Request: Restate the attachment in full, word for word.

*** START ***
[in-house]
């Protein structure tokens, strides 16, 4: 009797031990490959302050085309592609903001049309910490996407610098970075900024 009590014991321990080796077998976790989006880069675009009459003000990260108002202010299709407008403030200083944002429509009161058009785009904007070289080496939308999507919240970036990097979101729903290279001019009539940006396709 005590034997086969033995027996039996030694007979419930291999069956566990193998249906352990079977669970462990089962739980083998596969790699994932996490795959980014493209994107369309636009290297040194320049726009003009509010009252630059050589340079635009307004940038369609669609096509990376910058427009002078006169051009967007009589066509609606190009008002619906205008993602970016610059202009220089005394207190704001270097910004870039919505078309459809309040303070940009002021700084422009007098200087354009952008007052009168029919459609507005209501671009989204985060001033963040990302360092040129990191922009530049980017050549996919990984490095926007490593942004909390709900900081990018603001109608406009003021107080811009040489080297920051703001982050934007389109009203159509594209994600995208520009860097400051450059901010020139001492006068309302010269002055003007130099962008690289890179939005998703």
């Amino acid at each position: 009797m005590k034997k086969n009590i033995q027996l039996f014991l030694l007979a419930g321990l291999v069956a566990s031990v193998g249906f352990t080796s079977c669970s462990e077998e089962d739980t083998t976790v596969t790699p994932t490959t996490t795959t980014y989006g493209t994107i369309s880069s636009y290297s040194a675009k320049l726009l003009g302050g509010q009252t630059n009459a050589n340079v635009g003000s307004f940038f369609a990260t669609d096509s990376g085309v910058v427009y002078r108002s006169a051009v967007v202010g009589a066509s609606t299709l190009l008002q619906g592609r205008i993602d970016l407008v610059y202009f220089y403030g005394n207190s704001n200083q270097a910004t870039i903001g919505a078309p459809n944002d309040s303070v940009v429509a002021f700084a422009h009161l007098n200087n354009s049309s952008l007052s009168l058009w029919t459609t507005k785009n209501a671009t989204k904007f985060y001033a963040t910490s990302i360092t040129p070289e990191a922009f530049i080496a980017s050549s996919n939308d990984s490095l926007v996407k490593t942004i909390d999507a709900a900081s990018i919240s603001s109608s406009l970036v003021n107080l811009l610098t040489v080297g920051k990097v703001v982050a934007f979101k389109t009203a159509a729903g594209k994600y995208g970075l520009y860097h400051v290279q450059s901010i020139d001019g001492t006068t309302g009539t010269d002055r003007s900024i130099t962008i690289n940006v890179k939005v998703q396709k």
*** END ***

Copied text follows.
[in-house]
């Protein structure tokens, strides 16, 4: 009797031990490959302050085309592609903001049309910490996407610098970075900024 009590014991321990080796077998976790989006880069675009009459003000990260108002202010299709407008403030200083944002429509009161058009785009904007070289080496939308999507919240970036990097979101729903290279001019009539940006396709 005590034997086969033995027996039996030694007979419930291999069956566990193998249906352990079977669970462990089962739980083998596969790699994932996490795959980014493209994107369309636009290297040194320049726009003009509010009252630059050589340079635009307004940038369609669609096509990376910058427009002078006169051009967007009589066509609606190009008002619906205008993602970016610059202009220089005394207190704001270097910004870039919505078309459809309040303070940009002021700084422009007098200087354009952008007052009168029919459609507005209501671009989204985060001033963040990302360092040129990191922009530049980017050549996919990984490095926007490593942004909390709900900081990018603001109608406009003021107080811009040489080297920051703001982050934007389109009203159509594209994600995208520009860097400051450059901010020139001492006068309302010269002055003007130099962008690289890179939005998703």
């Amino acid at each position: 009797m005590k034997k086969n009590i033995q027996l039996f014991l030694l007979a419930g321990l291999v069956a566990s031990v193998g249906f352990t080796s079977c669970s462990e077998e089962d739980t083998t976790v596969t790699p994932t490959t996490t795959t980014y989006g493209t994107i369309s880069s636009y290297s040194a675009k320049l726009l003009g302050g509010q009252t630059n009459a050589n340079v635009g003000s307004f940038f369609a990260t669609d096509s990376g085309v910058v427009y002078r108002s006169a051009v967007v202010g009589a066509s609606t299709l190009l008002q619906g592609r205008i993602d970016l407008v610059y202009f220089y403030g005394n207190s704001n200083q270097a910004t870039i903001g919505a078309p459809n944002d309040s303070v940009v429509a002021f700084a422009h009161l007098n200087n354009s049309s952008l007052s009168l058009w029919t459609t507005k785009n209501a671009t989204k904007f985060y001033a963040t910490s990302i360092t040129p070289e990191a922009f530049i080496a980017s050549s996919n939308d990984s490095l926007v996407k490593t942004i909390d999507a709900a900081s990018i919240s603001s109608s406009l970036v003021n107080l811009l610098t040489v080297g920051k990097v703001v982050a934007f979101k389109t009203a159509a729903g594209k994600y995208g970075l520009y860097h400051v290279q450059s901010i020139d001019g001492t006068t309302g009539t010269d002055r003007s900024i130099t962008i690289n940006v890179k939005v998703q396709k």